Year of Release: 1982
The curious thing about fluke novelty hits is that the lucky performers seldom accept their fate as flash-in-the-pan artists. Instead, they have a tendency to try to milk their already limited template dry - hence Lieutenant Pigeon spent years releasing (actually quite entertaining) singles with honky-tonk pianos that nobody really bought, The Firm's attempted follow-up to "Star Trekkin'" entitled "Superheroes" was just more squeaky sci-fi/ fantasy stupidity which didn't get played enough to even annoy anyone, and the less said about Edelweiss' attempts to go for a second gold the better.
Noel Edmonds had spent years hosting "Top of the Pops" and watching the limited fortunes of actors and TV presenters attempting spin-off novelty singles, so you'd have thought he'd have been sceptical about Brown Sauce having another crack at the charts after "I Wanna Be A Winner" got into the Top Forty. Perhaps he was, and perhaps it's for that reason that he fails to appear in the video or the credits for this particular effort - but nonetheless, Saturday morning Swap Shop regulars Keith Chegwin and Maggie Philbin feature, and his old chum BA Robertson is back on songwriting duties again. In all other respects, this is business as usual.
Unsurprisingly, this single completely failed to chart. More interestingly, perhaps, it's actually quite good, even better than its predecessor. Whereas "I Wanna Be A Winner" was essentially a silly, off-the-cuff joke created for the "Swap Shop" TV show which was only released as a single to cater for public demand, "Spring Has Sprung" is actually a reasonably classy piece of early eighties synth-pop, complete with hushed vocals, atmospheric fills and a similar demanding, stomping chorus. You can tell that a lot more thought has been put into this - obviously, Philbin's semi-erotic monologue and peculiar mid-Atlantic vocals do threaten to push the whole thing into the realms of parody, but had this been issued by a serious pop act such as Dollar, it might have been a minor hit. This does actually sound as if Robertson was taking the prospect of the celebrity couple Chegwin and Philbin having further hits seriously and had decided to push the concept as hard as he could. The video for this single recently emerged online and even features Philbin pouting moodily whilst dressed in new wave garb, looking like some kind of proto-Donna-out-of-Elastica.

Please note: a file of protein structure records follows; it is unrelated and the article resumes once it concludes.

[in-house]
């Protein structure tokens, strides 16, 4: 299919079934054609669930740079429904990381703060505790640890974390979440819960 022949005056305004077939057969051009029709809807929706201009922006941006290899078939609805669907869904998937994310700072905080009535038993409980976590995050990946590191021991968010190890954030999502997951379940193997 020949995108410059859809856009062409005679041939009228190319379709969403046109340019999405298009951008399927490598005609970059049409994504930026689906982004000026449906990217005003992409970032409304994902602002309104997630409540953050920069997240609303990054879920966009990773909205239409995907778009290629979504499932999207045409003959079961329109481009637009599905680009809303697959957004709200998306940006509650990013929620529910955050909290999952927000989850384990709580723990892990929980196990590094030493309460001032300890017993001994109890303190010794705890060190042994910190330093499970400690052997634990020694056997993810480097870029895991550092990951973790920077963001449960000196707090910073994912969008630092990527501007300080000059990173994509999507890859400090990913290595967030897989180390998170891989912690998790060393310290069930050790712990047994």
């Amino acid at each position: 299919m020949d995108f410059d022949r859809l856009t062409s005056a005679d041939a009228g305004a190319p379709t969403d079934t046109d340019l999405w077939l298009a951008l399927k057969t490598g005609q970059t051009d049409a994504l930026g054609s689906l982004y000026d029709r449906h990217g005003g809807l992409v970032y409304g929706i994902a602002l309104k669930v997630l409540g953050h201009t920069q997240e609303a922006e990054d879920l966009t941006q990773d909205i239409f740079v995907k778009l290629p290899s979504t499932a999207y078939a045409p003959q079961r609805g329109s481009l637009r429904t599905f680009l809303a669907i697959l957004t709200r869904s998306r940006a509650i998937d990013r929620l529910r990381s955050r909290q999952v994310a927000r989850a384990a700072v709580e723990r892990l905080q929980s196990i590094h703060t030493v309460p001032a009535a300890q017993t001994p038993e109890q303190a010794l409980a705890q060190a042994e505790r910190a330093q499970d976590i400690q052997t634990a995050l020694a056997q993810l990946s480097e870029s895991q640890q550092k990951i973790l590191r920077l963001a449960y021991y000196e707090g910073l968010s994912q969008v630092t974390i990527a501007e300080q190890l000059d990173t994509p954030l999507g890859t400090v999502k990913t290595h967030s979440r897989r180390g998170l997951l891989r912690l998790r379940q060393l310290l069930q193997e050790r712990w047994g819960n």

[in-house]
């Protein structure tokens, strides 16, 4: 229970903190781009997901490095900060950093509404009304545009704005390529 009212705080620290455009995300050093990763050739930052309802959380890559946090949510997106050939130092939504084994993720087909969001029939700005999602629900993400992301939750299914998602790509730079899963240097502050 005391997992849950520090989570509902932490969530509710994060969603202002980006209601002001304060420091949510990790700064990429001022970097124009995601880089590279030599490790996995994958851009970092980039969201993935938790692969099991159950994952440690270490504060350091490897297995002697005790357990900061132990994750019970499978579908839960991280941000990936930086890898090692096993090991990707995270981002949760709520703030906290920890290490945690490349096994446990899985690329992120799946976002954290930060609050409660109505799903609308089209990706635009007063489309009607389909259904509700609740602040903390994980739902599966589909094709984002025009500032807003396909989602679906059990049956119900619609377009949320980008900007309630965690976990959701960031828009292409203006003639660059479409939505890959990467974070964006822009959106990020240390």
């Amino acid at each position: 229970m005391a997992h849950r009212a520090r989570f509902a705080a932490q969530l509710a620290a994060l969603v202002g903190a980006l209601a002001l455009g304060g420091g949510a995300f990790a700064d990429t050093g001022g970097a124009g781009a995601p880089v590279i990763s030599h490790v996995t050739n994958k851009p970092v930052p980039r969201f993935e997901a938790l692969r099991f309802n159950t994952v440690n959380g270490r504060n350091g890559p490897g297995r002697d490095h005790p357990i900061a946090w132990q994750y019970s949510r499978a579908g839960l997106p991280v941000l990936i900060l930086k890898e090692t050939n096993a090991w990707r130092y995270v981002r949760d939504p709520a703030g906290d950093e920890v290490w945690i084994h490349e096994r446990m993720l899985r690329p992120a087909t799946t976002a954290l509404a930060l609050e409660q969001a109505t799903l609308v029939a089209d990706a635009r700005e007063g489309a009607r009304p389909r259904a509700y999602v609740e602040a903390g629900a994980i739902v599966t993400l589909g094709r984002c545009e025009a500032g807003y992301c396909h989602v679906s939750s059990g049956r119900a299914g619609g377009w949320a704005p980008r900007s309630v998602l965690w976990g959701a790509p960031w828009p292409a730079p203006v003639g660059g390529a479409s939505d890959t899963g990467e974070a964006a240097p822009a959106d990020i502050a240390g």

The B-side, to my amazement, is also a proper song rather than an off-the-cuff instrumental. "Major Breakthrough" is a strident piece of marching rock which involves Chegwin pleading with Philbin's (presumably fictional) army father for his daughter's hand, whilst Philbin coos "Ooh Daddy, ooh Daddy dear!" girlishly in the background. This has just the right level of bizarre, angular tweeness tobear vague resemblances to a Bis B-side, a fair fourteen years before that bunch saw the light of day.
Still, let's not go overboard. Both sides of this are ultimately disposable and inessential in the grand old game of pop, but the fact that they provide any pleasure at all is still a shock to the system. I'm actually quite glad they did attempt this single, even if BBC Records and Tapes are probably sorry they bothered to spend any money pressing these up.